U.S.-Japan Peacebuilding Cooperation: Recommendations toward a Whole-of-Alliance Approach
    Co-edited by Weston S. Konishi and Hoshino Toshiya
    October 2012, 172 pp

    U.S.-Japan Peacebuilding Cooperation: Roles and Recommendations toward a Whole-of-Alliance Approach is a compendium of workshop papers written by U.S., Japanese, and other experts and provides a comprehensive examination of how bilateral peacebuilding cooperation can be enhanced, both in the context of bilateral whole-of-alliance cooperation and as an effective mechanism for international peacebuilding operations. With case studies of peacebuilding operations in Sudan and Afghanistan, this report seeks to illuminate the obstacles and opportunities of U.S.-Japan peacebuilding cooperation in real-world scenarios. A list of policy recommendations at the end of the report provides further points of consideration for both policy makers and students of U.S.-Japan alliance relations and international peacebuilding alike.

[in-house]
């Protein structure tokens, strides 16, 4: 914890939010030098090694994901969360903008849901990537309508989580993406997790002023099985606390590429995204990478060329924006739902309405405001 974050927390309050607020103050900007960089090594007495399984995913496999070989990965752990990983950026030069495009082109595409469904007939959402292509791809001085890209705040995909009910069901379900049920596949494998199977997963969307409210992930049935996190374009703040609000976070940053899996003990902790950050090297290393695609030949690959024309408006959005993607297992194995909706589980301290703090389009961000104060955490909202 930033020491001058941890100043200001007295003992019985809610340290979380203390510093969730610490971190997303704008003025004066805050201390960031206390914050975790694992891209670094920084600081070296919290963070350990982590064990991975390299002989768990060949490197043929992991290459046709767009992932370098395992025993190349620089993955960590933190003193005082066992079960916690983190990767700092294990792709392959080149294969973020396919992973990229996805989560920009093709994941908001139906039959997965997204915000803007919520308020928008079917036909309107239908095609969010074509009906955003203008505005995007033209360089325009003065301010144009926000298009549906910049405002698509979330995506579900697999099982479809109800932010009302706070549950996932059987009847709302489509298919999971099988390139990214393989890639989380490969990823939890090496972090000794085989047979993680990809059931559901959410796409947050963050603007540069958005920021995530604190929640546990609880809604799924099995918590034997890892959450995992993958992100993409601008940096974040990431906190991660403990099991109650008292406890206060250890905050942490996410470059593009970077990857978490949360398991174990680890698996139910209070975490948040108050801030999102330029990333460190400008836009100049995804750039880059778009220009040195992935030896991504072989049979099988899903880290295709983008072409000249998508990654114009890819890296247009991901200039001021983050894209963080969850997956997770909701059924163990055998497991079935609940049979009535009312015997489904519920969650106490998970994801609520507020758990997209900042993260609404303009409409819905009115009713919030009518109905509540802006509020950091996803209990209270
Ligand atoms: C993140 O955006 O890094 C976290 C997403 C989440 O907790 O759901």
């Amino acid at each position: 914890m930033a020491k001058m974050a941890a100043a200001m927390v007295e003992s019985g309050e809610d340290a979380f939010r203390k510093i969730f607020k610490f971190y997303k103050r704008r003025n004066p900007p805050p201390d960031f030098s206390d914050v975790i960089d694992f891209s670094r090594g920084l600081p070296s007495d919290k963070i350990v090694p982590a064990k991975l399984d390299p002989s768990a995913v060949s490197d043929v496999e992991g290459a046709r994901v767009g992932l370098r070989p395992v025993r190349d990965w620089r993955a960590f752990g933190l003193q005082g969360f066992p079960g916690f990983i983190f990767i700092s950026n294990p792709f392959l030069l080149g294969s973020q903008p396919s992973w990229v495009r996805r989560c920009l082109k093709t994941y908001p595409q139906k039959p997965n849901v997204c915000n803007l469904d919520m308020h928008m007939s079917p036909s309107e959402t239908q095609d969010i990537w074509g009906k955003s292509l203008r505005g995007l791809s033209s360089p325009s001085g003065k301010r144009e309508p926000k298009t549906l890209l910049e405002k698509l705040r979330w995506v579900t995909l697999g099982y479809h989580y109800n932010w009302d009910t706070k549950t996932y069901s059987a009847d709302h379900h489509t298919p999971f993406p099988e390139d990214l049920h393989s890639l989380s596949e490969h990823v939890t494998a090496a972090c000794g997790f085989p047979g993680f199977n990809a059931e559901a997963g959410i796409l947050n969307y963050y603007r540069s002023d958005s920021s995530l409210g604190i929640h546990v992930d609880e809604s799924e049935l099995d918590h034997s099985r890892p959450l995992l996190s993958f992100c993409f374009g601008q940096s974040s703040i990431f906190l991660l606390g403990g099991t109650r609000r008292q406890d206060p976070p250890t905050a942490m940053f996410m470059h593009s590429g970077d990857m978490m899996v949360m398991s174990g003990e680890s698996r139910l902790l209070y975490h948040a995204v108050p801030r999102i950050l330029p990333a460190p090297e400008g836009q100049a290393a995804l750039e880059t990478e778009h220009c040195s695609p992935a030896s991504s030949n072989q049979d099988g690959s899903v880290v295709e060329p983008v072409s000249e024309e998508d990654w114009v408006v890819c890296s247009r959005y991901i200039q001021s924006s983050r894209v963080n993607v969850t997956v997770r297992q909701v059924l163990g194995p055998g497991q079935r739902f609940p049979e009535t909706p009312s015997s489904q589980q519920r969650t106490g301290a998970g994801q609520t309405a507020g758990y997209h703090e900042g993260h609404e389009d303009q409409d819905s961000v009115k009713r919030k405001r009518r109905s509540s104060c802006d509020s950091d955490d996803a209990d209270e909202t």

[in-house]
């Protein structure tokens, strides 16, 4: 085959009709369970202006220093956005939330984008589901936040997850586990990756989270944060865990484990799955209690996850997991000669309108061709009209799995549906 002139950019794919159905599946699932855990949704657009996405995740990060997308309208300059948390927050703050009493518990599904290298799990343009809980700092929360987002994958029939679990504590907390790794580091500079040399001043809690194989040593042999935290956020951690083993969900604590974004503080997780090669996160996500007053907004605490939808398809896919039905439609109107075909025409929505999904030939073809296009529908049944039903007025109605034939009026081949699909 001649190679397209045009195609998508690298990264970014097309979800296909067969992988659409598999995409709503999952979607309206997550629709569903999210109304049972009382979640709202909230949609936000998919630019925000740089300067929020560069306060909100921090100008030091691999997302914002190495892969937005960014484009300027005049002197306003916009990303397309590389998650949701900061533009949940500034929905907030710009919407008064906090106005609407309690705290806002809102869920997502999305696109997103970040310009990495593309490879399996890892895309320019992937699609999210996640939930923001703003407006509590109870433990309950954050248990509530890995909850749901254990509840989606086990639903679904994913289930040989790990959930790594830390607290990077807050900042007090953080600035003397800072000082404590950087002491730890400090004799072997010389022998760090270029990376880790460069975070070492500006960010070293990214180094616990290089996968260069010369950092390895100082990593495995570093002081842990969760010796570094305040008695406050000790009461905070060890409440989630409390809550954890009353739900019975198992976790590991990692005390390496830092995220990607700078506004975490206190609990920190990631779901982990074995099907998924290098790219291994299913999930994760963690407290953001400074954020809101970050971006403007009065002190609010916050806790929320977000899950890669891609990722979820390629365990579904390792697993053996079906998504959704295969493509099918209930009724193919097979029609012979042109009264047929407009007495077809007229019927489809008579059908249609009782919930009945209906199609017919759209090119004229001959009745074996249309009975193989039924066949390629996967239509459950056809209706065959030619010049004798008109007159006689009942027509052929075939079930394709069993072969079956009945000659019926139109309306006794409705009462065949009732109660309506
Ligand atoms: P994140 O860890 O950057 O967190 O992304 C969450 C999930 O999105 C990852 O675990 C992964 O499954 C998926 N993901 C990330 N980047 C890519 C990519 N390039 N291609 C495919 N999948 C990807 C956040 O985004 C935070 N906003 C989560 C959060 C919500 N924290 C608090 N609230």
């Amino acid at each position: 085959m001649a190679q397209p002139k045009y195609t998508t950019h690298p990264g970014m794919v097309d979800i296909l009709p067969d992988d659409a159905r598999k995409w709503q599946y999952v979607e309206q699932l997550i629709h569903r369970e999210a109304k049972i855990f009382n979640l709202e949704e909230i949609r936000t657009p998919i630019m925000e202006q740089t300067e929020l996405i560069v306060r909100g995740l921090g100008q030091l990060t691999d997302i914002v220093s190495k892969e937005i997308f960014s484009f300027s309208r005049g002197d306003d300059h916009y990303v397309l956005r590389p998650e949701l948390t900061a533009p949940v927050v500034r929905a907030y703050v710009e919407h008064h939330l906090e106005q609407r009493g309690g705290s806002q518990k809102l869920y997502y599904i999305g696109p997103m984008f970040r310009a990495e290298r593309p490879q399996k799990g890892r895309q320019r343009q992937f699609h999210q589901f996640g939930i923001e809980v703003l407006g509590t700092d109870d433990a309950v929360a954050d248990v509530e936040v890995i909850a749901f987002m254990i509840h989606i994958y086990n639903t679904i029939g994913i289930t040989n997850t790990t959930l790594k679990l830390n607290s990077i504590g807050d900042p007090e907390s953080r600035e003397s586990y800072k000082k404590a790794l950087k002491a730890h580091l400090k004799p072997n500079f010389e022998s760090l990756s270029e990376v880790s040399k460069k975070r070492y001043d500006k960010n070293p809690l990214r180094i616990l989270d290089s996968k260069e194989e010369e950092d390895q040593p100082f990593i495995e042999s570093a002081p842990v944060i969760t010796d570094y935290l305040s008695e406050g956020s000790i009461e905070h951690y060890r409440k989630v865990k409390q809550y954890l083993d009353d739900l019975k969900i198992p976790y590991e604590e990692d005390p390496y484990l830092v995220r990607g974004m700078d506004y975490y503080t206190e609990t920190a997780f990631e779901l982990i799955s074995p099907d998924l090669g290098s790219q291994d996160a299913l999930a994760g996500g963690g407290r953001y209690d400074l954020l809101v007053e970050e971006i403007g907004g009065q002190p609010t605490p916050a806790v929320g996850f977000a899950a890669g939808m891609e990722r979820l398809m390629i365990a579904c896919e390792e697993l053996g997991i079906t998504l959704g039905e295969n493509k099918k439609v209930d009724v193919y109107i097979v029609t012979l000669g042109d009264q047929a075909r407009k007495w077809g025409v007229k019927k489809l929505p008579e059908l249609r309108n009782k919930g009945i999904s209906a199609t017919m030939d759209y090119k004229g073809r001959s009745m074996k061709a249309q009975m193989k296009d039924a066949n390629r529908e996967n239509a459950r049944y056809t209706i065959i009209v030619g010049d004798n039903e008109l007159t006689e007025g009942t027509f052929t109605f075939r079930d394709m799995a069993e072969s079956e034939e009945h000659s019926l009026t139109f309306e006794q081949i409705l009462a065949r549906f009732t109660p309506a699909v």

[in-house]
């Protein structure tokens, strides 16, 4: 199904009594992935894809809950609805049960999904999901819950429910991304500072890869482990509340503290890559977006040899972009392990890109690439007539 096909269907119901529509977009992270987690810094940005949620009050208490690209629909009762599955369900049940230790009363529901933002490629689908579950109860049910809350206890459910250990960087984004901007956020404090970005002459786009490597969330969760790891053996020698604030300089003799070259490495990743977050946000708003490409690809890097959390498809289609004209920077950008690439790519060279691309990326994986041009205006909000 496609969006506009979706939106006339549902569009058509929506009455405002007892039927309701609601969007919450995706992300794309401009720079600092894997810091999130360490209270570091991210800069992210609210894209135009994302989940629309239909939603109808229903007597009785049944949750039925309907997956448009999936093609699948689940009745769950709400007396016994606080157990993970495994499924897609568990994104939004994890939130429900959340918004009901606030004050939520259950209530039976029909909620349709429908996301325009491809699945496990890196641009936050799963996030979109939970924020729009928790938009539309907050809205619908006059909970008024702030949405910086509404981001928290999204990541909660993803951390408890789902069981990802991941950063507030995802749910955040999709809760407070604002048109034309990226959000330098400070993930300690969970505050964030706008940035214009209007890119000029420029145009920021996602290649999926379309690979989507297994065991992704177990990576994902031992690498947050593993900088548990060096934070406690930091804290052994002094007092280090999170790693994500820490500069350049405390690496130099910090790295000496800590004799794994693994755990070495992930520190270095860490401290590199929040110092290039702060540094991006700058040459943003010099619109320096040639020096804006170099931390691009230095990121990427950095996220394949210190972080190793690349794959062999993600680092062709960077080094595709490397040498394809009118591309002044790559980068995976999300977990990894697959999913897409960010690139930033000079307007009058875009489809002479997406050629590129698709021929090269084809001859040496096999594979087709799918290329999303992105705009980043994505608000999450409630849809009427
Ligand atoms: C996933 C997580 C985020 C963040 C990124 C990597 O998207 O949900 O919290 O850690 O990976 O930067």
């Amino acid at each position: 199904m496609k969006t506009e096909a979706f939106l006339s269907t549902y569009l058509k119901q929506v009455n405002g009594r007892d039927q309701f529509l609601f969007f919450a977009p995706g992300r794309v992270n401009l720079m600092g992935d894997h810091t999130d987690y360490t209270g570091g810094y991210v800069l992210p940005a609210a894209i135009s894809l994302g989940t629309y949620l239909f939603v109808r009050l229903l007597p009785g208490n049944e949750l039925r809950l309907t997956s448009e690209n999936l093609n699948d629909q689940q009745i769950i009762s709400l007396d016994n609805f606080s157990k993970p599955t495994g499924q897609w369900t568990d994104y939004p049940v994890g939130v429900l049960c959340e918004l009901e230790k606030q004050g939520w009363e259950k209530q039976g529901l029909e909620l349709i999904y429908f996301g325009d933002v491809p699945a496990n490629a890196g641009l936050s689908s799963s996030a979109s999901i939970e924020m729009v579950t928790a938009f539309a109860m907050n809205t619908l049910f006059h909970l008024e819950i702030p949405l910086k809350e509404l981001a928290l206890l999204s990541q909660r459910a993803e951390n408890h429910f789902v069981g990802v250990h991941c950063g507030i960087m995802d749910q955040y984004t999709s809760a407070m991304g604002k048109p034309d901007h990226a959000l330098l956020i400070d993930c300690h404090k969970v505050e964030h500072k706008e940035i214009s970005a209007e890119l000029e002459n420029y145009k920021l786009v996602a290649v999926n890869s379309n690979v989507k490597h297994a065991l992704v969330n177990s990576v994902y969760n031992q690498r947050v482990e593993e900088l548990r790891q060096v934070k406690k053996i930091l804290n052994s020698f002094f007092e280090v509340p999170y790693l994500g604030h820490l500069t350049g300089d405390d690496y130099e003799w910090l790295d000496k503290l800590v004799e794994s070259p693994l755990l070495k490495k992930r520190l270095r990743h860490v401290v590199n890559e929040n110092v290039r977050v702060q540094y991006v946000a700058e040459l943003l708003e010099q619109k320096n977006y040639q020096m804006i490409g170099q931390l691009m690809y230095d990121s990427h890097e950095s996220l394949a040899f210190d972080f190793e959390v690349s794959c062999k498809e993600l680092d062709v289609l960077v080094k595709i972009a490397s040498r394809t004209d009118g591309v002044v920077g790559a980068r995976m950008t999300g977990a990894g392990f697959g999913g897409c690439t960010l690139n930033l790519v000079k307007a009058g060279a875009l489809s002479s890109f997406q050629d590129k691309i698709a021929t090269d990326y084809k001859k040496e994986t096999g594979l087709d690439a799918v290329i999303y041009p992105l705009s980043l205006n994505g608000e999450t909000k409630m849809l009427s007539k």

From Rhetoric to Reality: Foreign-Policy Making under the Democratic Party of Japan
    Weston S. Konishi
    April 2012, 112 pp

    This report examines the Democratic Party of Japan (DPJ)’s foreign-policy making since it took power in 2009. Prepared as part of a project supported by the Smith Richardson Foundation, the report looks at the key people, policies, and processes that have come to underlie the DPJ’s foreign-policy making as a ruling party, and it includes an attempt to define and categorize four main foreign policy strains within the party. Rather than focus on the current state of U.S.-Japan relations, this study examines Japan’s broader diplomatic and strategic activity beyond the bilateral relationship while considering how these actions might impact the U.S.-Japan relationship in the future.

     
    New Strategic Dynamics in the Arctic Region: Implications for National Security and International Collaboration
    Charles M. Perry and Bobby Andersen
    February 2012, 190 pp

    A comprehensive examination of the new strategic map now emerging in the Arctic as the polar ice cap continues to melt, opening a new ocean and giving way to new and ever larger waterways in the High North. This monograph is available as a free PDF download or as a bound copy for $24.99.